There are some firms that will not be able to obtain PII either at a price they can afford or at all. If at 1 October, they do not have cover, they have five days to notify the SRA, as set out in the SRA’s guidance on PII.
Once firms notify the SRA, they will go into the extended indemnity period under their existing policy. This is made up of a 30-day extended policy period (EPP) and then a 60-day cessation period (CP). During these periods indemnity cover is provided by the last-named insurer for the firm.
The firm can use this time to secure insurance, however, after 30 days it cannot take on any new business.
As a result of the pandemic, the SRA has announced that it may be possible to continue to take on new business beyond the 30 day period and to extend the CP beyond 60 days, with the agreement of insurers, if firms apply for and are granted a waiver by the SRA. See the SRA’s information on applying for a waiver.
Once a firm enters into the CP it must be taking steps to close down.
The SRA will discover if anyone has failed to notify it when it conducts its reconciliation process once the October renewal date for practising certificates has passed.
Mergers and paying the run-off premium
If a firm cannot obtain PII or an extension of its current cover, the firm will have to either close, or merge with another firm. In either case it is likely that paying the run-off premium will be unavoidable.
It is increasingly unusual for a firm willing to merge to agree to be a ‘successor practice’ (see the definition in the SRA minimum terms and conditions of PII). Usually it will insist that the old firm must pay run-off. This protects the ongoing business from claims from the merged firm.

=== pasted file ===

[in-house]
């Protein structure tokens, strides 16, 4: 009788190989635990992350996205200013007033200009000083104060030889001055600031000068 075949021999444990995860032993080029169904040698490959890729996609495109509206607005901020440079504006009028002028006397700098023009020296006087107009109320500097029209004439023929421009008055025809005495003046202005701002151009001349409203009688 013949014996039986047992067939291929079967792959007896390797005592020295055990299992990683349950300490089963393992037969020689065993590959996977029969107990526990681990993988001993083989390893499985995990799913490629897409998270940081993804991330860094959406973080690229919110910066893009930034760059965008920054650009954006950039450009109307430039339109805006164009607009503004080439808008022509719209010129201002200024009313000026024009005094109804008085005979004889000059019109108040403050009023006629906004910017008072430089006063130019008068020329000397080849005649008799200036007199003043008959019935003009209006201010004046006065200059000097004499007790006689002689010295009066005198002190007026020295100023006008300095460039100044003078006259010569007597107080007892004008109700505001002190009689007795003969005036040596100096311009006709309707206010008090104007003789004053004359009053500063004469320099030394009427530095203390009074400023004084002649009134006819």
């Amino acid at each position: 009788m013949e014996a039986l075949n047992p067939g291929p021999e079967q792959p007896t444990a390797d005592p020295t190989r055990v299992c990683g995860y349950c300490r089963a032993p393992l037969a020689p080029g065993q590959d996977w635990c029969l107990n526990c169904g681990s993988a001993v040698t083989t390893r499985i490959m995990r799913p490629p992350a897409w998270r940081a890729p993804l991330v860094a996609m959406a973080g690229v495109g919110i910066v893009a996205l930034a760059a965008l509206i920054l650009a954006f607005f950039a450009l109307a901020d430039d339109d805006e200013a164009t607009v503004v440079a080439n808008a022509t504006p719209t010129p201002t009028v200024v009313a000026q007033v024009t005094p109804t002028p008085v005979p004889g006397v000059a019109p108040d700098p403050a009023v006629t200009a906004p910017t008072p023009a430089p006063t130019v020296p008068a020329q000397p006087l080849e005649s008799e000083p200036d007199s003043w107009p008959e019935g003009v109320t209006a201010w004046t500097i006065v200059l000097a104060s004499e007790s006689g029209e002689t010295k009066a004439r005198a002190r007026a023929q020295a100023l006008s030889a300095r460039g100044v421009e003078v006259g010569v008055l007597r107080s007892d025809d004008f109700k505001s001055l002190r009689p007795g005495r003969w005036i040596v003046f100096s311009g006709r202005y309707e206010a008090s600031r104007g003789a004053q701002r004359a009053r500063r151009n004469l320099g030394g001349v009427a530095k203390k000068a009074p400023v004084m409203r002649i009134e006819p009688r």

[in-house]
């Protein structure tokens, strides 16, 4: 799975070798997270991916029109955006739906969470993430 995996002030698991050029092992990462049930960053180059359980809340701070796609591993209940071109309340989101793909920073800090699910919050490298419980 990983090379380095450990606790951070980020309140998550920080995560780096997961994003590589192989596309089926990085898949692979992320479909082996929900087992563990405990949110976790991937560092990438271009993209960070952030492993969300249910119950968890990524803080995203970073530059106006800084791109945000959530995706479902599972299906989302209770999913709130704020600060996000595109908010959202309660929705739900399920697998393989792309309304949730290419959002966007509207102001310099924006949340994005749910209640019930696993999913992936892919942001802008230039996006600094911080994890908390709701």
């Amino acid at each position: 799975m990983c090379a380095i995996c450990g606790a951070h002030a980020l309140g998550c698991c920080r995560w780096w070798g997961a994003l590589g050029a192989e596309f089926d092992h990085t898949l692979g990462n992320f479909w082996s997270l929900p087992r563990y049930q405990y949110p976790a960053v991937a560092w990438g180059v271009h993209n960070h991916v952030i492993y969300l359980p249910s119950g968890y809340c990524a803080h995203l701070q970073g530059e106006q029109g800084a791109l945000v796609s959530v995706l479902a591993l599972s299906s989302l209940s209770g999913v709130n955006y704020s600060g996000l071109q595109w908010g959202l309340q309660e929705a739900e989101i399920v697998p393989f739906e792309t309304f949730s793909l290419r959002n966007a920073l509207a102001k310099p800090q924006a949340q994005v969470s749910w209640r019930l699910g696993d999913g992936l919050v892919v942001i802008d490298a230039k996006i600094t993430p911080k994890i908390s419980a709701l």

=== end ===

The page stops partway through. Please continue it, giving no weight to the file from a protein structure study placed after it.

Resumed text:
Although the run-off premium under current policies is commonly between two and three and a half times the last premium (for basic level of cover), it may be possible where partners genuinely have difficulty in meeting the payment to negotiate instalment terms with insurers.
Some partners in firms (and solicitors finding themselves redundant) are looking at the new structures available to see if there are viable alternatives enabling them to continue to practise and offer services having where relevant put their existing firm into run-off.
One option is to become employed as a solicitor in a limited company not regulated by the SRA. This may be attractive where they are not carrying out reserved work, as they are not required to hold PII at the minimum level of the minimum terms and conditions. Alternative cover with lower policy premiums may be available.
Other partners are considering putting their firms into run-off, thus taking advantage of lower premiums paid in 2019, and then continuing their career as freelancers.
In that case there remains an obligation under section 5.6 of the Code of Conduct for Solicitors, where freelance solicitors or employed solicitors undertake reserved activity work, to hold an adequate and appropriate level of cover.